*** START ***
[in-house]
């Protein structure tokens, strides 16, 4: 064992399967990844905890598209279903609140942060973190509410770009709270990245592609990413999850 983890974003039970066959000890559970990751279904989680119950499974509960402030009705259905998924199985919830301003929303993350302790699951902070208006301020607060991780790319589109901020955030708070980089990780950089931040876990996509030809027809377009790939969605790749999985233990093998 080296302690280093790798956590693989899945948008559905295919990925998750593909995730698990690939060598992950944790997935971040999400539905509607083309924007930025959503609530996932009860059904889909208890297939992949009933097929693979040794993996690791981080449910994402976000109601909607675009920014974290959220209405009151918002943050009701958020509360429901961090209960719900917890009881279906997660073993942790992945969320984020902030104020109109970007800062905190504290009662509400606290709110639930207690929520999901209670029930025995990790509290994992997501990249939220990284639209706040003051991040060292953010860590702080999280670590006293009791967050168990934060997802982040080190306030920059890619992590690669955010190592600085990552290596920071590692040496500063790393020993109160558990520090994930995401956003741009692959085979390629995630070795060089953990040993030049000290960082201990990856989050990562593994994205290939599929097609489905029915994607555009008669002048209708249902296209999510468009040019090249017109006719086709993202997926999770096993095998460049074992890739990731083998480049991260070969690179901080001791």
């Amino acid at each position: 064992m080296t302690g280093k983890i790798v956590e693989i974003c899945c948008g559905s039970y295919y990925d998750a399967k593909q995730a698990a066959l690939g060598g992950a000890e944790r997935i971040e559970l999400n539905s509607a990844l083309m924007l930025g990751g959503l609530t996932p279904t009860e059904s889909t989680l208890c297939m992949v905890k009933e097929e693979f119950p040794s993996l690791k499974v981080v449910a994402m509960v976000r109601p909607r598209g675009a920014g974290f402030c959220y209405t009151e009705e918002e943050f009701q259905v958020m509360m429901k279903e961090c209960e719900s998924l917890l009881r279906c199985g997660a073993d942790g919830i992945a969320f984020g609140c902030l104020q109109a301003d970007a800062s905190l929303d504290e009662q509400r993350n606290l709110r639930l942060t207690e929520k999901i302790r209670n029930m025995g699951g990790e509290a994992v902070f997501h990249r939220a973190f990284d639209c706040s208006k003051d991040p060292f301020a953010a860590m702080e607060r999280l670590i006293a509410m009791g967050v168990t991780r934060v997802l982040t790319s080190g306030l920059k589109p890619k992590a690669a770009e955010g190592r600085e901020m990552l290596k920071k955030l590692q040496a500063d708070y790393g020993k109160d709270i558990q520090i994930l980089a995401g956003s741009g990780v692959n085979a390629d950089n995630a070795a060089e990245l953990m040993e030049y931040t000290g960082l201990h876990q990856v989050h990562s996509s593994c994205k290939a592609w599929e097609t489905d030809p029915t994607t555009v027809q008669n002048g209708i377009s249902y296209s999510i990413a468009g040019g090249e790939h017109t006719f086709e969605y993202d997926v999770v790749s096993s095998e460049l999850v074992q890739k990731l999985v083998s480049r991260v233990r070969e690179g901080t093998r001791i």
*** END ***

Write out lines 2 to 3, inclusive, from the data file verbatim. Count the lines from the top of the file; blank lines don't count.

């Protein structure tokens, strides 16, 4: 064992399967990844905890598209279903609140942060973190509410770009709270990245592609990413999850 983890974003039970066959000890559970990751279904989680119950499974509960402030009705259905998924199985919830301003929303993350302790699951902070208006301020607060991780790319589109901020955030708070980089990780950089931040876990996509030809027809377009790939969605790749999985233990093998 080296302690280093790798956590693989899945948008559905295919990925998750593909995730698990690939060598992950944790997935971040999400539905509607083309924007930025959503609530996932009860059904889909208890297939992949009933097929693979040794993996690791981080449910994402976000109601909607675009920014974290959220209405009151918002943050009701958020509360429901961090209960719900917890009881279906997660073993942790992945969320984020902030104020109109970007800062905190504290009662509400606290709110639930207690929520999901209670029930025995990790509290994992997501990249939220990284639209706040003051991040060292953010860590702080999280670590006293009791967050168990934060997802982040080190306030920059890619992590690669955010190592600085990552290596920071590692040496500063790393020993109160558990520090994930995401956003741009692959085979390629995630070795060089953990040993030049000290960082201990990856989050990562593994994205290939599929097609489905029915994607555009008669002048209708249902296209999510468009040019090249017109006719086709993202997926999770096993095998460049074992890739990731083998480049991260070969690179901080001791």
């Amino acid at each position: 064992m080296t302690g280093k983890i790798v956590e693989i974003c899945c948008g559905s039970y295919y990925d998750a399967k593909q995730a698990a066959l690939g060598g992950a000890e944790r997935i971040e559970l999400n539905s509607a990844l083309m924007l930025g990751g959503l609530t996932p279904t009860e059904s889909t989680l208890c297939m992949v905890k009933e097929e693979f119950p040794s993996l690791k499974v981080v449910a994402m509960v976000r109601p909607r598209g675009a920014g974290f402030c959220y209405t009151e009705e918002e943050f009701q259905v958020m509360m429901k279903e961090c209960e719900s998924l917890l009881r279906c199985g997660a073993d942790g919830i992945a969320f984020g609140c902030l104020q109109a301003d970007a800062s905190l929303d504290e009662q509400r993350n606290l709110r639930l942060t207690e929520k999901i302790r209670n029930m025995g699951g990790e509290a994992v902070f997501h990249r939220a973190f990284d639209c706040s208006k003051d991040p060292f301020a953010a860590m702080e607060r999280l670590i006293a509410m009791g967050v168990t991780r934060v997802l982040t790319s080190g306030l920059k589109p890619k992590a690669a770009e955010g190592r600085e901020m990552l290596k920071k955030l590692q040496a500063d708070y790393g020993k109160d709270i558990q520090i994930l980089a995401g956003s741009g990780v692959n085979a390629d950089n995630a070795a060089e990245l953990m040993e030049y931040t000290g960082l201990h876990q990856v989050h990562s996509s593994c994205k290939a592609w599929e097609t489905d030809p029915t994607t555009v027809q008669n002048g209708i377009s249902y296209s999510i990413a468009g040019g090249e790939h017109t006719f086709e969605y993202d997926v999770v790749s096993s095998e460049l999850v074992q890739k990731l999985v083998s480049r991260v233990r070969e690179g901080t093998r001791i």